Are there machines (or compilers), where sizeof(char) != 1?

Does C99 standard says that sizeof(char) on standard compliance implementation MUST be exactly 1? If it does, please, give me section number and citation.

Update: If I have a machine (CPU), which can't address bytes (minimal read is 4 bytes, aligned), but only 4-s of bytes (uint32_t), can compiler for this machine define sizeof(char) to 4? sizeof(char) will be 1, but char will have 32 bits (CHAR_BIT macros)

Update2: But sizeof result is NOT a BYTES ! it is the size of CHAR. And char can be 2 byte, or (may be) 7 bit?

Update3: Ok. All machines have sizeof(char) == 1. But what machines have CHAR_BIT > 8 ?

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    I'm worried in C99 standard-compliance. I work closely with C99 compilers – osgx Feb 7 '10 at 1:06
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    As Unicode becomes even more important, there might come non-standard compilers that use Unicode characters as char (instead of wchar.) Even if the standard says that sizeof(char) must be 1, I wouldn't rely on that assumption. – Chip Uni Feb 7 '10 at 1:17
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    there's no C compilers where sizeof(char) is not 1, unicode or not. – nos Feb 7 '10 at 1:47
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    @Chip: sizeof(char) is always 1, even if char is 32-bits (as happens on some systems). C has lots of fun warts. – Nick Bastin Jul 1 '10 at 22:15
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    All versions of the C standard require CHAR_BIT to be at least 8; you can't have CHAR_BIT == 7 and be standard compliant. However, it is perfectly feasible for machines to have CHAR_BIT > 8. Old Cray machines did, I believe (sizeof(char) == sizeof(short) && sizeof(char) == sizeof(int) on those; I don't remember whether sizeof(int) == sizeof(long) or whether CHAR_BIT was 32 or 64; I expect it was 32, and I think sizeof(long) == 1 too. (You can find a reference to, but not online access to, a Cray C manual). – Jonathan Leffler Dec 2 '13 at 0:41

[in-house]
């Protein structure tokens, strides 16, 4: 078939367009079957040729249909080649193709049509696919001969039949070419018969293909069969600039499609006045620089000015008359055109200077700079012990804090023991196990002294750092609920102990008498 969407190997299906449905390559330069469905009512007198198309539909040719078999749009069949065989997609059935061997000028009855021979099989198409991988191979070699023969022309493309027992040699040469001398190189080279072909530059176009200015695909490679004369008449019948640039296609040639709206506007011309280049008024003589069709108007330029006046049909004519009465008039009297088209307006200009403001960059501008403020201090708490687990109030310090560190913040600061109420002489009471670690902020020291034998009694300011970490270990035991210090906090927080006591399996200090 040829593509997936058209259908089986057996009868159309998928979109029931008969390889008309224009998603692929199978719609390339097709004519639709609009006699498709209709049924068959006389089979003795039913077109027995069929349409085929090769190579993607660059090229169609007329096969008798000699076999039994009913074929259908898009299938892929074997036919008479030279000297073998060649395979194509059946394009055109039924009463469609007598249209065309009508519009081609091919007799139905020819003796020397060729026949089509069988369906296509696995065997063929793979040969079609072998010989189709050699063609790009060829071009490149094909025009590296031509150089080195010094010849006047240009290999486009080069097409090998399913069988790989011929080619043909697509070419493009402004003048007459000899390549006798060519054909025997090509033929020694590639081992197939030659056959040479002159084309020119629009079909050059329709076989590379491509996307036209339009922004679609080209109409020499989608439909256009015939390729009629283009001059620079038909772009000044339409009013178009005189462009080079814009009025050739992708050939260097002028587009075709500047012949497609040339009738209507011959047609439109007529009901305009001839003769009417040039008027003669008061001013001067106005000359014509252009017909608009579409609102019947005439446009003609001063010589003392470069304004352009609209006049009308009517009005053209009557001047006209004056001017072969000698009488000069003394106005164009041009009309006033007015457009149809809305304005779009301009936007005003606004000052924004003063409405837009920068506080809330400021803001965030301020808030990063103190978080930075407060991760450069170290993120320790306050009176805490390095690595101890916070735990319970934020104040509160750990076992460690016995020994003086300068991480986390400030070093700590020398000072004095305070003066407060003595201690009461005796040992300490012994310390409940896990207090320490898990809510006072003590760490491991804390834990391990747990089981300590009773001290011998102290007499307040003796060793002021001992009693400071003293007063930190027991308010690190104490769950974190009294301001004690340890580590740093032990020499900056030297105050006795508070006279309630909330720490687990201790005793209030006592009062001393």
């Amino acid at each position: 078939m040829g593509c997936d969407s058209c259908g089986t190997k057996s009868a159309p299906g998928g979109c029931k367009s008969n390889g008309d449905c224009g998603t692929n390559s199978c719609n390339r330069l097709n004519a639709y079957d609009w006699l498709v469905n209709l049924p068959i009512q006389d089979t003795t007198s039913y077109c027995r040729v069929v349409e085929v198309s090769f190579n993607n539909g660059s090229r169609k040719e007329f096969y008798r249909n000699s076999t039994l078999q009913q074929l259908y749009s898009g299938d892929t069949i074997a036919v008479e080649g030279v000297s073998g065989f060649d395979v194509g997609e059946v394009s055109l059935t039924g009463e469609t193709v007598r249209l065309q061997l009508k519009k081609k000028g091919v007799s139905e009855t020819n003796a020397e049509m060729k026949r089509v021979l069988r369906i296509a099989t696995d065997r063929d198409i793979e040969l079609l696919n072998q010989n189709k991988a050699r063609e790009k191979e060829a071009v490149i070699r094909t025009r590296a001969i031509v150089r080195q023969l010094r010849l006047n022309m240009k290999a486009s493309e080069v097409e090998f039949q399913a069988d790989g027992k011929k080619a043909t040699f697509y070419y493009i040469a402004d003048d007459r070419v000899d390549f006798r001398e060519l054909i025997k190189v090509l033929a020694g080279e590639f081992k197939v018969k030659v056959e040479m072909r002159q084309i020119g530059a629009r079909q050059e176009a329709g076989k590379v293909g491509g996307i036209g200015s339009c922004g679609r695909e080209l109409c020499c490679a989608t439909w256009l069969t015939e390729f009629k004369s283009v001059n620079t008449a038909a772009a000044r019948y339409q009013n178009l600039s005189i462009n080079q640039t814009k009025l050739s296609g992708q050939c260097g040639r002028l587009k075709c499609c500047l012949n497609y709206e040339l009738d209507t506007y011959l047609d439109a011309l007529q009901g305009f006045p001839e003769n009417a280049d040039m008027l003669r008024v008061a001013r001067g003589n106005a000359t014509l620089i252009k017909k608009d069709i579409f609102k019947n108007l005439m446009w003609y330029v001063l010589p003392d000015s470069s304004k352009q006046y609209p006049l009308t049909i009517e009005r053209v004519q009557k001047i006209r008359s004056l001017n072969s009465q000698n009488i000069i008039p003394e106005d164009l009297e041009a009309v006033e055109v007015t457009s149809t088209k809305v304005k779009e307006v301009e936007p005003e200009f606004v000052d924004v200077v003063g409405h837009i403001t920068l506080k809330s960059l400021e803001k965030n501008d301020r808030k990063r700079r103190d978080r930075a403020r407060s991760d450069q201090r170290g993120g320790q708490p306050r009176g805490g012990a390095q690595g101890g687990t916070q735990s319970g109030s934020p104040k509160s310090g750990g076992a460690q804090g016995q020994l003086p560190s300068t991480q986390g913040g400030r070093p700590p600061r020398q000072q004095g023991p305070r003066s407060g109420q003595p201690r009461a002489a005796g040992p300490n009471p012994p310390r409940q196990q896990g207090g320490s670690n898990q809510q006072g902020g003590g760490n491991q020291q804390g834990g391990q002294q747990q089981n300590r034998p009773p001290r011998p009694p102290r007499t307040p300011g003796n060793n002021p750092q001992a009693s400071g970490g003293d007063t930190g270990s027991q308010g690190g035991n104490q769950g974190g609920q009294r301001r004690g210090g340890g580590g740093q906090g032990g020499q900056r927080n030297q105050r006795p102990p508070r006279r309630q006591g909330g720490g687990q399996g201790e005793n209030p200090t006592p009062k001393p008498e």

It is always one in C99, section

When applied to an operand that has type char, unsigned char, or signed char, (or a qualified version thereof) the result is 1.

Edit: not part of your question, but for interest from Harbison and Steele, 3rd ed. (pre c99) p. 148:

A storage unit is taken to be the amount of storage occupied by one character; the size of an object of type char is therefore 1.

Edit: In answer to your updated question, the following question and answer from Harbison and Steele is relevant (ibid, Ex. 4 of Ch. 6):

Is it allowable to have a C implementation in which type char can represent values ranging from -2,147,483,648 through 2,147,483,647? If so, what would be sizeof(char) under that implementation? What would be the smallest and largest ranges of type int?

Answer (ibid, p. 382):

It is permitted (if wasteful) for an implementation to use 32 bits to represent type char. Regardless of the implementation, the value of sizeof(char) is always 1.

While this does not specifically address a case where, say bytes are 8 bits and char are 4 of those bytes (actually impossible with the c99 definition, see below), the fact that sizeof(char) = 1 always is clear from the c99 standard and Harbison and Steele.

Edit: In fact (this is in response to your upd 2 question), as far as c99 is concerned sizeof(char) is in bytes, from section again: